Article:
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7 Nov 2012

All in Good Time

All in Good Time is the sum of its parts, barely.

Director: Nigel Cole

Screenplay: Bill Naughton, Ayub Khan-din; based on the play Rafta, Rafta by Ayub Khan-din

Cast: Reece Ritchie, Amara Karan, Harish Patel, Meera Syal

Newlyweds Atul (Reece Ritchie) and Vina (Amara Karan) find that even with a room of their own, living with his father and his larger-than-life personality puts a dampener to their efforts at intimacy and establishing a space for themselves. That is, they're not able to shag away like any normal newlyweds thanks to a scuttled honeymoon plan and having to bear with the presence of one over-enthusiastic, know-it-all, bumbling paternal unit skulking around the house and intruding at the most delicate moments.

Part bedroom farce, part domestic drama, All in Good Time is the sum of its creative parts: director Nigel Cole, who last put out Made in Dagenham and Calendar Girls — both agreeable dramedies set in working class North England, and Ayub Khan Din, whose East is East thrived on the intergenerational and cross-cultural dynamics in British Asian families.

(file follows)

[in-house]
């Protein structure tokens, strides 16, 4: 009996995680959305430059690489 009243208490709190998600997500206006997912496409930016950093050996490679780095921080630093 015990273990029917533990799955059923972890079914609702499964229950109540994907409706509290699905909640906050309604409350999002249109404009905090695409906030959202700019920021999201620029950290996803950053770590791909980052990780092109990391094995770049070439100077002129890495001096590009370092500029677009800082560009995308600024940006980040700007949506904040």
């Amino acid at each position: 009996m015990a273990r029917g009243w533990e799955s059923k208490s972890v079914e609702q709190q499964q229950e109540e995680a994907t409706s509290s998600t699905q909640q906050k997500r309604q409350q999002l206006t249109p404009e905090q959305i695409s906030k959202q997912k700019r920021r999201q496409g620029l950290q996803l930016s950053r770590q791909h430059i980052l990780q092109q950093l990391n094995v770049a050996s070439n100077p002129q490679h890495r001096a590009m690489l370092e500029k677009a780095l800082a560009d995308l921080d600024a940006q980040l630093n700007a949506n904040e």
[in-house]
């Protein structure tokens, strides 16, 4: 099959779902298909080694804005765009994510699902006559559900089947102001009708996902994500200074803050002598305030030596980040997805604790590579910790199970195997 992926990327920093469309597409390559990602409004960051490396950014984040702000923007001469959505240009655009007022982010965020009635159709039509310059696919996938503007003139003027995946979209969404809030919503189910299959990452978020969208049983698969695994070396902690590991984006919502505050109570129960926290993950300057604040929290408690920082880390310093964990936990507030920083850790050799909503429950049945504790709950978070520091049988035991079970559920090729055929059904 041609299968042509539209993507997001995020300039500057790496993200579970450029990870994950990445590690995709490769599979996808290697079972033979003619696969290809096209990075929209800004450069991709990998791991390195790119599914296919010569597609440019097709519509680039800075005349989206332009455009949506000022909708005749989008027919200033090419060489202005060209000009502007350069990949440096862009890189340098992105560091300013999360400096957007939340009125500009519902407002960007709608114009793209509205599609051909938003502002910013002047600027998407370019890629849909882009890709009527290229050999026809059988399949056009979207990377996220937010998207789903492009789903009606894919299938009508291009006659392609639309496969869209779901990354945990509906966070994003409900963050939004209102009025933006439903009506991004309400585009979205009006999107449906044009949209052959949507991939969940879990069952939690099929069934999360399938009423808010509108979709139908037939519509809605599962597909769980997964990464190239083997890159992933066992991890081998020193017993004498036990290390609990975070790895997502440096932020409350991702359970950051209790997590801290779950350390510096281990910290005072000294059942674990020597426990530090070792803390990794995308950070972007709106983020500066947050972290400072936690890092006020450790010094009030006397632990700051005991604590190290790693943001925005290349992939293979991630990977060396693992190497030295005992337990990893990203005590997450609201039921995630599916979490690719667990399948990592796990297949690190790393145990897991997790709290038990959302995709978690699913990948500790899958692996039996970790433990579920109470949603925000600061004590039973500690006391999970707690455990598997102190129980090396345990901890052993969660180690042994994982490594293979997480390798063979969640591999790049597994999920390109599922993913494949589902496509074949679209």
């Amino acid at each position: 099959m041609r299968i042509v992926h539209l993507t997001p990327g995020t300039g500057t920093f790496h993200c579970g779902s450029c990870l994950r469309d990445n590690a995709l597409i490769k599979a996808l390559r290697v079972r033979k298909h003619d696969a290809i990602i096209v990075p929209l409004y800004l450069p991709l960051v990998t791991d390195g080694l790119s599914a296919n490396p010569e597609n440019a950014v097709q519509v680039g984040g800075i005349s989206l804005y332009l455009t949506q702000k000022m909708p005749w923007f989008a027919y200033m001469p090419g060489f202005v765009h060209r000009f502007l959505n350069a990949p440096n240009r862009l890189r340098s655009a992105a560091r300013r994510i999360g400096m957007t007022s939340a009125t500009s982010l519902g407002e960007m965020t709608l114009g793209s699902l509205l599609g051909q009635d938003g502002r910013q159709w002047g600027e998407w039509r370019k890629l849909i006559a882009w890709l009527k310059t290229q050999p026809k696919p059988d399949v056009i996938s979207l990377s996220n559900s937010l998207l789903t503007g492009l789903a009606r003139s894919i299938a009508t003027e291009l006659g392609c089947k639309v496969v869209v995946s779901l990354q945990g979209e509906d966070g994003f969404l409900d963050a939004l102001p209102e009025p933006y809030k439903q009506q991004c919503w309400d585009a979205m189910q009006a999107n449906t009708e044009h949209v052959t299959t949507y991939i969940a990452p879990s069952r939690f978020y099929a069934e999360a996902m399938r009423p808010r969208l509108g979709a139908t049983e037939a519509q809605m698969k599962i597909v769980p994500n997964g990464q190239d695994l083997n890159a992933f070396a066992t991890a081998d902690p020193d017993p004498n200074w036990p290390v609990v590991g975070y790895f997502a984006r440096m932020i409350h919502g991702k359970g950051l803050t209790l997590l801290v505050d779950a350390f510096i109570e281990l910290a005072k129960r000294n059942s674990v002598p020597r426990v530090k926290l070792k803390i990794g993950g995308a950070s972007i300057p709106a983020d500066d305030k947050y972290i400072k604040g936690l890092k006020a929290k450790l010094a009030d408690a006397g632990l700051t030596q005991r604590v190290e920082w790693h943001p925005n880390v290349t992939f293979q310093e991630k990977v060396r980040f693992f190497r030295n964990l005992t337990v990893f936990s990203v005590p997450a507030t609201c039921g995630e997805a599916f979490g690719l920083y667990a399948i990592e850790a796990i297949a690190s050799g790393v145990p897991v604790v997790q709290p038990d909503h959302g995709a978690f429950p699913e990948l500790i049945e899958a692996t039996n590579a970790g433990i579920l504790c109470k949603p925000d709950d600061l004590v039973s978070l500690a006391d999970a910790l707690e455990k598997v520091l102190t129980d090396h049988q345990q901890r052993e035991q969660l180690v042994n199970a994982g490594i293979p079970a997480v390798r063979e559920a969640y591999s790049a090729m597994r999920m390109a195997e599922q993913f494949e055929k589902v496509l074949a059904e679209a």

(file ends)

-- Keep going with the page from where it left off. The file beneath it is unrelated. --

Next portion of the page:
It's hard to imagine how not getting any bootie in the first weeks of marriage would lead to a near-breakup but when the screenplay raises (and mocks) the traditional Indian stereotypes of familial obligations and expectations, one may start to understand the tremendous pressures, unspoken social codes and prejudices that younger generations of Asians have to face living with their parents, elders, and neighbours.

Given the very far-fetched conceit and the barely sketched newlyweds, it's natural that the film is very easily stolen by veterans Harish Patel and Meera Syal, who play the groom's long-loving parents. Their double act of a self-aggrandizing father whose antics are tolerated by a very patient and calm wife provide the constant comic relief to the bedroom farce that descends too fast into a drama, and serve as an emotional anchor to the film.

All in Good Time is yet another wholesome, uncontroversial British working class dramedy that stands on the strengths of its writer-director team.

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